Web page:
“The government’s refrain of terming the Assam Muslim Marriage and Divorce Registration Act of 1935 as archaic and promoting child marriage does not hold water, especially when a top-down high-handed approach is adopted to resolve a social issue. The practice of child marriage pleads for social intervention through education and awareness, taking along community elders. Also, linking child marriages to Muslims alone is unfair since it is found to be common practice among tribal communities as well as the northern states of Rajasthan, Bihar, Uttar Pradesh, Madhya Pradesh, Chattisgarh, and Gujarat,” Zerine Wahid said.

School children protresting against polygamy

She says, “Nikah is the Muslim ritual of solemnizing a marriage and differs from the act of registering a marriage. Hence, these two are separate and the government has not interfered with Nikah as such as far as my understanding goes. As with any law that is implemented without prior debate and discussion, is bound to give rise to confusion among common people, especially amongst the less literate of society.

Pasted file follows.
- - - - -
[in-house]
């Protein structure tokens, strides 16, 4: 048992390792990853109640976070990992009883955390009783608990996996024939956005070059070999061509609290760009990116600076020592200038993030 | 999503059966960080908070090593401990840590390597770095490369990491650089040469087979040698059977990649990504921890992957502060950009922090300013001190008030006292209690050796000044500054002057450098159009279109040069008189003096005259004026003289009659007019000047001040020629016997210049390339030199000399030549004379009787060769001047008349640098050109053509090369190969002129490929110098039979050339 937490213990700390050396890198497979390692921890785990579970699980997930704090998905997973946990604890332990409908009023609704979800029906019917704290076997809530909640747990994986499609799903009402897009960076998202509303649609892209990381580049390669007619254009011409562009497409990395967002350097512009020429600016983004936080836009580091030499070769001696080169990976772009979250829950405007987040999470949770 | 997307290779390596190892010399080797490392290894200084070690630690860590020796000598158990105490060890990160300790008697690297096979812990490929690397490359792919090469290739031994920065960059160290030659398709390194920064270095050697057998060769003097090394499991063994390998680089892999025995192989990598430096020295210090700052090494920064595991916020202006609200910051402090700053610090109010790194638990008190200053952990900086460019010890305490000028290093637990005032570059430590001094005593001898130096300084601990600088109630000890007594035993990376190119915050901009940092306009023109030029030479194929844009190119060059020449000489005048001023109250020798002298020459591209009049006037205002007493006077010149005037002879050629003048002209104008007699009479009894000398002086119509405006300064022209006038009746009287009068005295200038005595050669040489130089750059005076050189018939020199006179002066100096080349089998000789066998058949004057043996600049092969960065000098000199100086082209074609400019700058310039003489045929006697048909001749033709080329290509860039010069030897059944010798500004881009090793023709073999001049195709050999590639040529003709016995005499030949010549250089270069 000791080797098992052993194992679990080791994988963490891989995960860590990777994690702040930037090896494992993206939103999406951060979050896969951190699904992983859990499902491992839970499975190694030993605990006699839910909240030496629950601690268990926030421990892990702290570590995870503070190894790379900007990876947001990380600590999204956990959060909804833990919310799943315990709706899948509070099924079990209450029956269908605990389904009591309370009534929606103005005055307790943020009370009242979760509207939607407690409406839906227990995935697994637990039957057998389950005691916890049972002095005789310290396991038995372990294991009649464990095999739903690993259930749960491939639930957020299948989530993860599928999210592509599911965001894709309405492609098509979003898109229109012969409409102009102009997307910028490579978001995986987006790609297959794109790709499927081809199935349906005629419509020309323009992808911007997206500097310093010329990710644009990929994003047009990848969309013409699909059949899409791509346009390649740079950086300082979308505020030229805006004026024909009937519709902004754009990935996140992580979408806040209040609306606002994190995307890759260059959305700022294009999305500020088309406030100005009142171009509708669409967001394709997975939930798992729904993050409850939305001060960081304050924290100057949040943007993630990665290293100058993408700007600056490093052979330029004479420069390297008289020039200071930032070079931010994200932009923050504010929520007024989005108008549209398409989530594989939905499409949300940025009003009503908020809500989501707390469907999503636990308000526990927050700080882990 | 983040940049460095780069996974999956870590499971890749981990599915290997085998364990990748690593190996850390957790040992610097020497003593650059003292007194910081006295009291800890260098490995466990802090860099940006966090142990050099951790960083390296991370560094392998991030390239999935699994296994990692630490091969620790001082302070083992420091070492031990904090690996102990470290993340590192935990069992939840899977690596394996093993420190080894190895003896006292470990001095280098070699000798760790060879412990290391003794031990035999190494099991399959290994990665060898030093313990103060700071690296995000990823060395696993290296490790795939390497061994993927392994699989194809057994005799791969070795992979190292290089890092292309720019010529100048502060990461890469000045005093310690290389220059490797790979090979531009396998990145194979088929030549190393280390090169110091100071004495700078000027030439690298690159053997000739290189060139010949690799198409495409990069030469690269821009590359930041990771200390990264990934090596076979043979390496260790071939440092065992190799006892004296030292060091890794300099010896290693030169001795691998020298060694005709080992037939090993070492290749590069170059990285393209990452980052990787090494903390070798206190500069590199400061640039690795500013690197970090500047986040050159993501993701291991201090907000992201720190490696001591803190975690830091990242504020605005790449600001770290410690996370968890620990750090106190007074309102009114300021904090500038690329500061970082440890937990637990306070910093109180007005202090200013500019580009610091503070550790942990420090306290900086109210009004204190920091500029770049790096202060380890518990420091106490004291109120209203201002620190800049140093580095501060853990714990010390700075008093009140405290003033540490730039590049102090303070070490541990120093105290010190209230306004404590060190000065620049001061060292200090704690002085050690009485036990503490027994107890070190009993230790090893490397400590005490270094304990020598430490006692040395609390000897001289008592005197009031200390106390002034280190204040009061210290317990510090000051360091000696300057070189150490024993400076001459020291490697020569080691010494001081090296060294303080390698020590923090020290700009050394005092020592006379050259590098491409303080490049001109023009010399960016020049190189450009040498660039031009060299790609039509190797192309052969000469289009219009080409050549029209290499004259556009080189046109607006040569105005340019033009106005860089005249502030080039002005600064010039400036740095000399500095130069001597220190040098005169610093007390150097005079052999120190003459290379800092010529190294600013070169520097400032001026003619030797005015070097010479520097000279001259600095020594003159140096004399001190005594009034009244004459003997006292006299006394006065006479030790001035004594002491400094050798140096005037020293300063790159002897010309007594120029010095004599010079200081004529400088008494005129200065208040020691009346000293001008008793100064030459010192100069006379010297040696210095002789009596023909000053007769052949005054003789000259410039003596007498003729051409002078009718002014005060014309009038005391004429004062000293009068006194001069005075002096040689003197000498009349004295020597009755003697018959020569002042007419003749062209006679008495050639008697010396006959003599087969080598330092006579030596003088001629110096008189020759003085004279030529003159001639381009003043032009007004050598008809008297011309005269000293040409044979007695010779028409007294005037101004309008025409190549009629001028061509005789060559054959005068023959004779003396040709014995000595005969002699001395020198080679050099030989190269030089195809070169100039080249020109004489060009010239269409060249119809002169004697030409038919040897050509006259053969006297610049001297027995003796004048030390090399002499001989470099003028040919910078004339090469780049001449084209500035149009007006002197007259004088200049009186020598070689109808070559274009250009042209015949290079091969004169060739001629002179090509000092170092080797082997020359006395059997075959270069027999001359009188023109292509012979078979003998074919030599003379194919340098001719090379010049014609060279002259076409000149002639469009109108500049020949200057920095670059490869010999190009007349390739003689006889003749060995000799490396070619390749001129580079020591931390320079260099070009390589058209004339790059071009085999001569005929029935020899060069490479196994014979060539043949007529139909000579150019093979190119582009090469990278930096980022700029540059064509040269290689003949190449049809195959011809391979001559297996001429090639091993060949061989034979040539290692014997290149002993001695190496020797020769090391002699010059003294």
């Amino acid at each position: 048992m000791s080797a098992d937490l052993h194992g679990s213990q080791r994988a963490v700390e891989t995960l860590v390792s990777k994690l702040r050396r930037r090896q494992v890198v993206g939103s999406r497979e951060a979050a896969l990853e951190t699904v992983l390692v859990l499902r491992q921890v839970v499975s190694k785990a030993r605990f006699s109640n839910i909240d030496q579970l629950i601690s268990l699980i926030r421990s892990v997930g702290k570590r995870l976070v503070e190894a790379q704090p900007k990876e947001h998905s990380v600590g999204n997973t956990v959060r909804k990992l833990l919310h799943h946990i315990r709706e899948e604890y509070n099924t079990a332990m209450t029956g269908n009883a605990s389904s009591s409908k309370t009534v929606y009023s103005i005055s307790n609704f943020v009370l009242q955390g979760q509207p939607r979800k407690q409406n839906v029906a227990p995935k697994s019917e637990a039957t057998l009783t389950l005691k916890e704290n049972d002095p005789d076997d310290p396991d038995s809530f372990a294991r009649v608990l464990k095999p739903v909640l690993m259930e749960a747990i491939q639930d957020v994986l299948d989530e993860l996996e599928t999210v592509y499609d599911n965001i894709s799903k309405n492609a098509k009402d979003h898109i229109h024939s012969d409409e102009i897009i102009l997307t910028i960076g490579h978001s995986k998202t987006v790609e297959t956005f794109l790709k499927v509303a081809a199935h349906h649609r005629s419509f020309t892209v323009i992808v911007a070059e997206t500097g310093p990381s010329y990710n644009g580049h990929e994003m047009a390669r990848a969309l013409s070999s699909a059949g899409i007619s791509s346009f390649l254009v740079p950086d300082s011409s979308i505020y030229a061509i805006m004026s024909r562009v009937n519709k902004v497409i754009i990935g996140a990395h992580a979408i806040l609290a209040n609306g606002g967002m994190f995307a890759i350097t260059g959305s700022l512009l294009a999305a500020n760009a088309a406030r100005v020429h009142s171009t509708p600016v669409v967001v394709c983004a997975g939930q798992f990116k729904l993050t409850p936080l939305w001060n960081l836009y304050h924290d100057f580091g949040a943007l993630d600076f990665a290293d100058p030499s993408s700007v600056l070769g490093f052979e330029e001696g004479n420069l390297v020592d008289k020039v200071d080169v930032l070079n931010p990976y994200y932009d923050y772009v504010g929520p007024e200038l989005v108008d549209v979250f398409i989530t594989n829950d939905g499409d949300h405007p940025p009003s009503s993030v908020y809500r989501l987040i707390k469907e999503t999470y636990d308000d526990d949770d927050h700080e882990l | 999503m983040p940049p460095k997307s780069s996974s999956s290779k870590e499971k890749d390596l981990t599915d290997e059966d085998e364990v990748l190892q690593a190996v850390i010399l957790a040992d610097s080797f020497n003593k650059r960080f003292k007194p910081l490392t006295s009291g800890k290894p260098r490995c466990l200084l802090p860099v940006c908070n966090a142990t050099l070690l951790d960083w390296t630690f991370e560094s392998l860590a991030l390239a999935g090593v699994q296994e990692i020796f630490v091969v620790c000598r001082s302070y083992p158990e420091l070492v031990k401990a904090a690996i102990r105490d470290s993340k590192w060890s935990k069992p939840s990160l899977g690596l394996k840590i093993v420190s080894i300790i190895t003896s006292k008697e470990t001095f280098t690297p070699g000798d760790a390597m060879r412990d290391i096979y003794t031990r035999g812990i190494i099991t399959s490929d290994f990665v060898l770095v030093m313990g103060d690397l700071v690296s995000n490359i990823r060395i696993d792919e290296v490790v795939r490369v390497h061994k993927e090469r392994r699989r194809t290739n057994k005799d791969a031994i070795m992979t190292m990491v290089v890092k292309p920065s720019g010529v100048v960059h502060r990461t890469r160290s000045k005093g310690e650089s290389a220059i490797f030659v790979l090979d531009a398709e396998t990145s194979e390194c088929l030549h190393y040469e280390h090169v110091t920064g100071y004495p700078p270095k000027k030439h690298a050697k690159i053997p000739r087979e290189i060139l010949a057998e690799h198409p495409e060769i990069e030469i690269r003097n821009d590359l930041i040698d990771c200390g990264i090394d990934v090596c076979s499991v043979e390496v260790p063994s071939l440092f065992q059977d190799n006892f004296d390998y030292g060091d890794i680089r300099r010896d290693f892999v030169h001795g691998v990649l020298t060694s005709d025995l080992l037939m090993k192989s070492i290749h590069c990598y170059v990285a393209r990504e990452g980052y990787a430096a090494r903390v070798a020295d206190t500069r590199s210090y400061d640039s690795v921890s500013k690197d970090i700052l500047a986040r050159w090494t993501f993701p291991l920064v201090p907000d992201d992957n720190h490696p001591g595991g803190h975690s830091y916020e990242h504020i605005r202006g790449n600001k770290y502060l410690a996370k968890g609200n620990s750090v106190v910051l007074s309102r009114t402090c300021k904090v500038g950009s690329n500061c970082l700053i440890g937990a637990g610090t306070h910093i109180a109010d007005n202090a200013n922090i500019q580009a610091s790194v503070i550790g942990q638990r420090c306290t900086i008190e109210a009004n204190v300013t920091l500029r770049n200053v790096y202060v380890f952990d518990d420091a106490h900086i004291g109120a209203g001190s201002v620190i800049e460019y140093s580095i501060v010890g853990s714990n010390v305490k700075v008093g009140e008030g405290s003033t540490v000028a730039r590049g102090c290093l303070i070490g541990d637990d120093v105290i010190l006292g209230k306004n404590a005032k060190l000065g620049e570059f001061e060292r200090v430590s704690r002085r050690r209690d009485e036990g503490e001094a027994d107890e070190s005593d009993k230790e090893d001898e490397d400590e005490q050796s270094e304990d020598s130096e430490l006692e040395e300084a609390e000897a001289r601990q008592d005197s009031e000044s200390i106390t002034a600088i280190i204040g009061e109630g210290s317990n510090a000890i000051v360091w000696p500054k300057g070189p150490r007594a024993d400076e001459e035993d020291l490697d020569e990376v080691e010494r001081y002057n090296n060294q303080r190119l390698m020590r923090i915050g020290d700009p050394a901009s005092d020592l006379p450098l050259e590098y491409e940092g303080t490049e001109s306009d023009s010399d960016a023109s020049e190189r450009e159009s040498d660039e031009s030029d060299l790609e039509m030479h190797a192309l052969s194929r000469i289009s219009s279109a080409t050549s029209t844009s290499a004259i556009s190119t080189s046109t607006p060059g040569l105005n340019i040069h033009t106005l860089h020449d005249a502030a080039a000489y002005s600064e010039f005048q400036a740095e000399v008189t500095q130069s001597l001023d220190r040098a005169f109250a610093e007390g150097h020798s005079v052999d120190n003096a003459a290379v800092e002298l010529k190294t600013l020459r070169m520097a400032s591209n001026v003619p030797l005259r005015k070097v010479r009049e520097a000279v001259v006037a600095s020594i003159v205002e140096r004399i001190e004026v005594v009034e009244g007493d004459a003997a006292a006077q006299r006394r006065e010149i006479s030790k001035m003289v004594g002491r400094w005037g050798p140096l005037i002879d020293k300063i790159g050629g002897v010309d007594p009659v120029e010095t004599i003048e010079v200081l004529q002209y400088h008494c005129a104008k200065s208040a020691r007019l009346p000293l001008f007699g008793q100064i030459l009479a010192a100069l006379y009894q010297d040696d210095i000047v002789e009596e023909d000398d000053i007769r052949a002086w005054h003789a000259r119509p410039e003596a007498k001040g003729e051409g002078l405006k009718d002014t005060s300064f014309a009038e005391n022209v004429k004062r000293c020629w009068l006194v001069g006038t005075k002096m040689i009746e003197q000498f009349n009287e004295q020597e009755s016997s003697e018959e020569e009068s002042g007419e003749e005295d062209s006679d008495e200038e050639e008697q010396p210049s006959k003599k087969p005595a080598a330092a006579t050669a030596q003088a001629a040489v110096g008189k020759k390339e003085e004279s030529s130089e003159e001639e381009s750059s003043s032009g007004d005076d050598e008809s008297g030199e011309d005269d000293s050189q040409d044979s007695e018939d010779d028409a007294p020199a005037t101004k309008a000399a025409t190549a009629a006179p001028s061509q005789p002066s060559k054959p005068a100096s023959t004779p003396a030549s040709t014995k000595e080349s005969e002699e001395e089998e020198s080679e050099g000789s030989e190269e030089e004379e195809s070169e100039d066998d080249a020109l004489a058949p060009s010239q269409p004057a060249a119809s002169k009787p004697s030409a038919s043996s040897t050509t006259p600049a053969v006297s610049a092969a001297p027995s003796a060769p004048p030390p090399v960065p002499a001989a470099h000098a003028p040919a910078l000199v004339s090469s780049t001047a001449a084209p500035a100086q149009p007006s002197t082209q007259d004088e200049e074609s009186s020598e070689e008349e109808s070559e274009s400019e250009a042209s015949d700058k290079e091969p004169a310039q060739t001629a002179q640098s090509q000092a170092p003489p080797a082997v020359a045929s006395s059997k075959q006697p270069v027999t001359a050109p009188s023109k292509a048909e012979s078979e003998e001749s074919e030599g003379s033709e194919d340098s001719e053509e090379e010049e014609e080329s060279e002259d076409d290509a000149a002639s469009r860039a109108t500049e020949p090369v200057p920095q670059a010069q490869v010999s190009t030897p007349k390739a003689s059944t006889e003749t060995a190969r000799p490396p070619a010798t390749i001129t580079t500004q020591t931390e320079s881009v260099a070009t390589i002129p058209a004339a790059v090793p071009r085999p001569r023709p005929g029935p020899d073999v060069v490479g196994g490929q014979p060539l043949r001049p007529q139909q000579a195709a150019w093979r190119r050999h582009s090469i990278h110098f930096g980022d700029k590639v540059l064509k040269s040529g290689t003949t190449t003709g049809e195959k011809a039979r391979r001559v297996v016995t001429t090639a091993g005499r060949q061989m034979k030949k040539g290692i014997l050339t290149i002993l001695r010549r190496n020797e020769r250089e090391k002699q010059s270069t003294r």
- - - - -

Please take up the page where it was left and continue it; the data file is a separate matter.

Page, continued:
“The government’s decision to replace the earlier act with a new one stems from the single notion of removing child marriages from society completely. Seen as keeping with the times and doing away with unscrupulous Kazis who otherwise registered marriages for underage couples earlier? The new act claims to be secular and more in line with modern norms and practices. However, some grey areas remain about alimony and inheritance for Muslim women under the Special Marriage Act,” Zerine Wahid said.

“I think the decision taken by the Assam government (to repeal the Muslim Marriage and Divorce Registration Act) will benefit young women especially as marriages under the Special Marriage Act will get legal status. The marriages that had been performed under the Muslim Marriage and Divorce Registration Act, 1935 in the society are not legally recognized. They are only marriages registered by a Kazi and registrar. This does not protect the rights of young men and women,” Assamese jewelry designer Waheeda Rahman said.

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Award-winning Model Rosie Rahma hoped that the government would hold discussions with Muslim educationists, scholars, and religious leaders before enacting the new legislation.